Will Forte is clearly in love with the character, and attacks the film with every ounce of enthusiasm and comedic anarchy that he can muster. It's hard to see the comic enjoying the same degree of leading man success as Will Ferrell or Adam Sandler, but his unrelenting affection for crude improvisation and humiliating slapstick is a big factor in keeping this movie ticking. Ryan Phillippe is a competent straight man, getting some good laughs through his well timed reactions to MacGruber's idiotic behavior. He showcases a good understanding of comedic rhythm and is completely unselfish in his scenes with Forte, allowing MacGruber to run wild and steal the show. Kristen Wiig is somewhat underused as the third part of MacGruber's team, but gets to take center stage in maybe the film's funniest sequence. The scene takes place in a coffee shop and features some irresistible delivery from Wiig, who has a way of allowing a line to trail off into nervous silence that is just hysterical. The chemistry amongst the trio is great; certainly in collecting the protagonists the movie's casting director deserves a slap on the back. On the other hand, Val Kilmer is consistently flat and unimaginative as Cunth; the movie demands a hammy and overblown turn from the seasoned thespian, but he's only interested in depicting the villain as a flat and generic caricature.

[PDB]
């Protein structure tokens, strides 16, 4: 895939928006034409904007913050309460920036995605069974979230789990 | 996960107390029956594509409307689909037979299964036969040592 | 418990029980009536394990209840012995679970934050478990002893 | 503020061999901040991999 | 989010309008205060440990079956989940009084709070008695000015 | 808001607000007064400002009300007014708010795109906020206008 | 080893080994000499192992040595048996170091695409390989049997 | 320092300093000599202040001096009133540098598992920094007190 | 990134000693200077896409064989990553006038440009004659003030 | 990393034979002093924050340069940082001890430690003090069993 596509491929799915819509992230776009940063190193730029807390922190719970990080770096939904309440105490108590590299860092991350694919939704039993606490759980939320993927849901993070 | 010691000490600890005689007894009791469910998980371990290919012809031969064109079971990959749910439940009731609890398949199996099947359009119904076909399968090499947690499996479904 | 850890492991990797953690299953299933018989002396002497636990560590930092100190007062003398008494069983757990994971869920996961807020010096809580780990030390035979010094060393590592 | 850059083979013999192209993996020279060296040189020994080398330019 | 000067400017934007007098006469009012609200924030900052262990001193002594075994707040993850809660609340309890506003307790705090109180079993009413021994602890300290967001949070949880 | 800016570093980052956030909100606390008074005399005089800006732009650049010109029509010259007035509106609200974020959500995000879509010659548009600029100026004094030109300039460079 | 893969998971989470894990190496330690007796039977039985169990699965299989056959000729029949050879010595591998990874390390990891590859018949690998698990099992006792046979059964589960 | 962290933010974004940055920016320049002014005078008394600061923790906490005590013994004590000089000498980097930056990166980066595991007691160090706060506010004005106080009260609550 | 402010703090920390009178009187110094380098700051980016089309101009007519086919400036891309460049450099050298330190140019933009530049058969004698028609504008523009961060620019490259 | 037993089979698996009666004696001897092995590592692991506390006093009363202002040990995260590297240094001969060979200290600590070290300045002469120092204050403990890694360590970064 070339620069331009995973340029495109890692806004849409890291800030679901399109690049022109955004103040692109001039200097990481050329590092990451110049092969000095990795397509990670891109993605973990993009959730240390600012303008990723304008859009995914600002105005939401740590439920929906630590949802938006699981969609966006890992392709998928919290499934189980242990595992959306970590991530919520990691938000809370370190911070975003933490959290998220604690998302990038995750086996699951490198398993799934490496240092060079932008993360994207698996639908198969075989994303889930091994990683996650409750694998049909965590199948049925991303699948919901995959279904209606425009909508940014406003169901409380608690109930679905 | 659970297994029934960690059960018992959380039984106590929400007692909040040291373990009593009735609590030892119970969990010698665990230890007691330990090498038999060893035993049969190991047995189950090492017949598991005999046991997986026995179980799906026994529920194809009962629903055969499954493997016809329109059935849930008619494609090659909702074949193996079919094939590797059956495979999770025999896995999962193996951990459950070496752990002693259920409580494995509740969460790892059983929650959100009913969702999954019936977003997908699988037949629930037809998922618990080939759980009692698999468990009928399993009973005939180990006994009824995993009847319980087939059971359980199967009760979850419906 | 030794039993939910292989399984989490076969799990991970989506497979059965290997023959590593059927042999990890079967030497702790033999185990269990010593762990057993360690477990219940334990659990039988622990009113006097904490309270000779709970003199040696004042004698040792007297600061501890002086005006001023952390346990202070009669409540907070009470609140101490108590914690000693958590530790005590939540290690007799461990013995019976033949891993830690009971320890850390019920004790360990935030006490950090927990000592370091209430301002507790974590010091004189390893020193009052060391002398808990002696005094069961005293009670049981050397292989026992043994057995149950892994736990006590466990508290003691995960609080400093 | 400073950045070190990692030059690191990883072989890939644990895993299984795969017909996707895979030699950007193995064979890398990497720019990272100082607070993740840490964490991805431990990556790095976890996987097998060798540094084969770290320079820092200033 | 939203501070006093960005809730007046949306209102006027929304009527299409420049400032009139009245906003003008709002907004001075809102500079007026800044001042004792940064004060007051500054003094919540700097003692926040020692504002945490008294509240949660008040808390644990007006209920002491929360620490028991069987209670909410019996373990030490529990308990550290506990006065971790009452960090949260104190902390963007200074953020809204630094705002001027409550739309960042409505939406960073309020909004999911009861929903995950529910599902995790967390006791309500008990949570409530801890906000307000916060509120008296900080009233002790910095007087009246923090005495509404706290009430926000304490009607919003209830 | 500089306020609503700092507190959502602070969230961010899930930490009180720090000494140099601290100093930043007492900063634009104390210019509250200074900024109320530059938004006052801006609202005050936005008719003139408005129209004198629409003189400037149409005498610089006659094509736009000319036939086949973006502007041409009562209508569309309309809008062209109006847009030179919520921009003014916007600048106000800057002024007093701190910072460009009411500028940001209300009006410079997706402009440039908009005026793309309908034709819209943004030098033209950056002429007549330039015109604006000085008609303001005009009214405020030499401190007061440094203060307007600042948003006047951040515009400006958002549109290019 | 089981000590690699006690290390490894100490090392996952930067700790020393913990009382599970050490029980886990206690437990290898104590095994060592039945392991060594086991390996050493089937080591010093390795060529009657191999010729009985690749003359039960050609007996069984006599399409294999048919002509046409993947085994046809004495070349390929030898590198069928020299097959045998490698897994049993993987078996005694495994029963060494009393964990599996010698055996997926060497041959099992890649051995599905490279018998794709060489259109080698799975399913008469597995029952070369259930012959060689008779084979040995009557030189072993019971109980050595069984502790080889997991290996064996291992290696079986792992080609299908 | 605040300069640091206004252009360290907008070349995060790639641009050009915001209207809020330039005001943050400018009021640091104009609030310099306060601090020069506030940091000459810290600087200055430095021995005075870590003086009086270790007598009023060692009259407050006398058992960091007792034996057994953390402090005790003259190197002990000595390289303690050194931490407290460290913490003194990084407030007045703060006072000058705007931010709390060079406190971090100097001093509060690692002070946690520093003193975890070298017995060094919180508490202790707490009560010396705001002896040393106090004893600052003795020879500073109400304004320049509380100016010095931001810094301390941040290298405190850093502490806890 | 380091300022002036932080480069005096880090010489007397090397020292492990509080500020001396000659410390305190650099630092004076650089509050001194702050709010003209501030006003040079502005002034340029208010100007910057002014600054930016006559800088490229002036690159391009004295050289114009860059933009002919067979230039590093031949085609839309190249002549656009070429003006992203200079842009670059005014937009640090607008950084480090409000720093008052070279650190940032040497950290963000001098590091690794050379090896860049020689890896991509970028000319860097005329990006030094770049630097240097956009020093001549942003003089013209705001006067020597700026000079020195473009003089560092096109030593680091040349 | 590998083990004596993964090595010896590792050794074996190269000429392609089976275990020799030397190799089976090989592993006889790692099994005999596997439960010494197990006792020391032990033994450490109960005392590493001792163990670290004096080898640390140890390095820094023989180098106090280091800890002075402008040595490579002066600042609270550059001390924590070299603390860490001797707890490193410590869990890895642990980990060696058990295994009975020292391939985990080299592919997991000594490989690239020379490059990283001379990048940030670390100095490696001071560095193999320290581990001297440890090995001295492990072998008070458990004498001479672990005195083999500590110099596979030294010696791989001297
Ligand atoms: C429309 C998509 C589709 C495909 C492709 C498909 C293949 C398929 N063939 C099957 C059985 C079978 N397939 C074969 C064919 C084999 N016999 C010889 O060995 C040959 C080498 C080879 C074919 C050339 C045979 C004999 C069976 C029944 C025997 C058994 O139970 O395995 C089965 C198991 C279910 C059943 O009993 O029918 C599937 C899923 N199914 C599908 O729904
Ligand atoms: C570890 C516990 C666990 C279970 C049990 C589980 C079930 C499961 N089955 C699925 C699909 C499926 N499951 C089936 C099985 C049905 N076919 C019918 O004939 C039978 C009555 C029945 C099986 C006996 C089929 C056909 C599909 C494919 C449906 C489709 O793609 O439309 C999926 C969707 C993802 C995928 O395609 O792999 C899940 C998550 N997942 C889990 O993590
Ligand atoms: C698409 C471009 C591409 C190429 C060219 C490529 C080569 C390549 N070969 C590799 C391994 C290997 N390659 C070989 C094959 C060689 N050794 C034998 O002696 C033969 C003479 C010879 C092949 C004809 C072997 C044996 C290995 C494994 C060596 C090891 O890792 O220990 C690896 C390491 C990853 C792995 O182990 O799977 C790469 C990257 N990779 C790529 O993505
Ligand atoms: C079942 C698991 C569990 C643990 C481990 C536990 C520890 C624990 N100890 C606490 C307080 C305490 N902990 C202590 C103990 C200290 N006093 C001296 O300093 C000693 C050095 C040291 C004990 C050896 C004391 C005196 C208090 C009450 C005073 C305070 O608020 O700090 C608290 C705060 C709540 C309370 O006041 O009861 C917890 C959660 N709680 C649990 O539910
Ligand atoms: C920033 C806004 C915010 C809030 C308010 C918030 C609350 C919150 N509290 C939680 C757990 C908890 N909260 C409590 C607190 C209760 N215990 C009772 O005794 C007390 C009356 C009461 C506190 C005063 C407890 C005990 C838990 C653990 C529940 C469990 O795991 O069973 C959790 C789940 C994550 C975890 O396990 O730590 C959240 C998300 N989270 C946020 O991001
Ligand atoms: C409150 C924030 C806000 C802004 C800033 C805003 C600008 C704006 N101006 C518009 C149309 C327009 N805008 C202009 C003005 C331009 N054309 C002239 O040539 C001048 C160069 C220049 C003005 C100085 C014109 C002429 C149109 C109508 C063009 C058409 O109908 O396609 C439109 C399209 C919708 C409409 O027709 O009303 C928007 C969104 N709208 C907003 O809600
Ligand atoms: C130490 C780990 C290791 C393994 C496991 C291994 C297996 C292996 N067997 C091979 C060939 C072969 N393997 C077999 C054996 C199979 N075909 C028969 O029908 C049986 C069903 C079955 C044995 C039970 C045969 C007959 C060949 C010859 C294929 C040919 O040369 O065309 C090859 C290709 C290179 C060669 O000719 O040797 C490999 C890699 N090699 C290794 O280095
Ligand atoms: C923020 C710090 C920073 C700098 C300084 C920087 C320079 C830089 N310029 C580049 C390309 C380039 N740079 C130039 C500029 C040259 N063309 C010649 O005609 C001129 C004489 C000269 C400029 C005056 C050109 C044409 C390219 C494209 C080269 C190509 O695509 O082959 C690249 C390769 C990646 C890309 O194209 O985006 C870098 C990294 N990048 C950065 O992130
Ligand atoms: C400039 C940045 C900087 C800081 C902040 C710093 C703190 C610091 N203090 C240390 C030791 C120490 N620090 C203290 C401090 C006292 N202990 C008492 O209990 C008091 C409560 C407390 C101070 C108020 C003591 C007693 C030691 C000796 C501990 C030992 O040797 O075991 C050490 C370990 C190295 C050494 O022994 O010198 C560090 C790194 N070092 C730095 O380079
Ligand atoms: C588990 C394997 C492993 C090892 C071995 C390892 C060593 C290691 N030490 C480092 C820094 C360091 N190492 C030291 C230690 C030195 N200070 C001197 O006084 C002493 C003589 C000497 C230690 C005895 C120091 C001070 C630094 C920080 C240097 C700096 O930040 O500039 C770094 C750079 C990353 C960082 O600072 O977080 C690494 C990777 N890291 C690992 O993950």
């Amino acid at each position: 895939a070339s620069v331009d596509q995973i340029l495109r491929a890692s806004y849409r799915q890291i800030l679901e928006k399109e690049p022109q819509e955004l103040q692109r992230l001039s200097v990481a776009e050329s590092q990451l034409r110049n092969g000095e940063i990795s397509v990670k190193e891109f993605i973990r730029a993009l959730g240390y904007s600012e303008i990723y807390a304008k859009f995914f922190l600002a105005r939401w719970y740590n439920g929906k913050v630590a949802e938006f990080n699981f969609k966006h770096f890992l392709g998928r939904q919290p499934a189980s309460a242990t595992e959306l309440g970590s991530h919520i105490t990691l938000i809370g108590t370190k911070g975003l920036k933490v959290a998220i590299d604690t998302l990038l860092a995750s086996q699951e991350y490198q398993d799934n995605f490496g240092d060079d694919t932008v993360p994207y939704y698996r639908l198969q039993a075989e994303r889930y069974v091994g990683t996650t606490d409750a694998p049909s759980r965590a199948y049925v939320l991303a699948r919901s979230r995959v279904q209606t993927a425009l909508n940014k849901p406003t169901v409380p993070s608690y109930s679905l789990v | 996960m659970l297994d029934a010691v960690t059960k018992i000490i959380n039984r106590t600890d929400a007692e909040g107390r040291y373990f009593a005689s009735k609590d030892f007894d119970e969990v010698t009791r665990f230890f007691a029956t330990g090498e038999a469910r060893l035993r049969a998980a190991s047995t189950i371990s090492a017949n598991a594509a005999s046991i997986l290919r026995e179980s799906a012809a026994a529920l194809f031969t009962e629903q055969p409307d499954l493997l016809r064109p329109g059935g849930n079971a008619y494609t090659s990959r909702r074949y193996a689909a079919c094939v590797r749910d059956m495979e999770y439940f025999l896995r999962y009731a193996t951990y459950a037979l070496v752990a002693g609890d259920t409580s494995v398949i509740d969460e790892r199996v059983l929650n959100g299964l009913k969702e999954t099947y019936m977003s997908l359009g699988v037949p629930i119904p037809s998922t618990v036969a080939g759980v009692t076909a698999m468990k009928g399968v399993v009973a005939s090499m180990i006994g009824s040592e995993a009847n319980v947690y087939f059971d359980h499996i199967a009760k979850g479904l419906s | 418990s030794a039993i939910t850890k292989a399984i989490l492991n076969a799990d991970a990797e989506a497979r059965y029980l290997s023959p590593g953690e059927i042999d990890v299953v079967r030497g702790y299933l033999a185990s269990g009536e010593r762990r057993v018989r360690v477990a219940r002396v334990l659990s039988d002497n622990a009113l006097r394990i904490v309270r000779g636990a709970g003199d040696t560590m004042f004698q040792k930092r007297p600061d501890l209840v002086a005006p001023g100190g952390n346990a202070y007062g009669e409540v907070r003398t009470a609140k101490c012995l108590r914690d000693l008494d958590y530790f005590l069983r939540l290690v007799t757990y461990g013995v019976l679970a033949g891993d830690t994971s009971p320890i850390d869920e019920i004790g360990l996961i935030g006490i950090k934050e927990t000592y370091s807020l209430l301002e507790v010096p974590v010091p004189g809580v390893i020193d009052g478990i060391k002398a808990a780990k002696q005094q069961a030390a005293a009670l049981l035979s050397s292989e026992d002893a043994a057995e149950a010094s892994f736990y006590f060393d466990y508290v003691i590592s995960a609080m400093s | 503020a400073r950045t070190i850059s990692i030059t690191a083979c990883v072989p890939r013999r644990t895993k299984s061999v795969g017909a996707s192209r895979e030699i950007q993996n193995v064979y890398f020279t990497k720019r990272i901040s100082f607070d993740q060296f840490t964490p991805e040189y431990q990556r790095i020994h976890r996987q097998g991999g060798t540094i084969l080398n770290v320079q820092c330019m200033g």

MacGruber is fairly light on actual action (hence why I would be unwilling to lump it into the "action-comedy" genre), but the jokes come at a rapid and unstoppable clip for the entirety of the running. At times the movie surrenders to the obvious gag, but often Forte is able to bring a manic glint of originality to proceedings that elevates it above most ridiculous studio fare. The comic set-pieces are occasionally gold (two inspired sex scenes are a highlight), and its gentle spoofing of the 80s is well measured and never slides into lazy or intrusive territory. A well formed story is practically non-existent (and yes, I would hold that against even this movie), but the quality of the belly laughs is sharp enough to act as ample compensation. I think it's also worth noting that the movie embraces its R-rating and has no qualms about adopting a dark tone when necessary -- a scene in which MacGruber explains why he and Cunth loath each other is both fearless and oozing with black humor.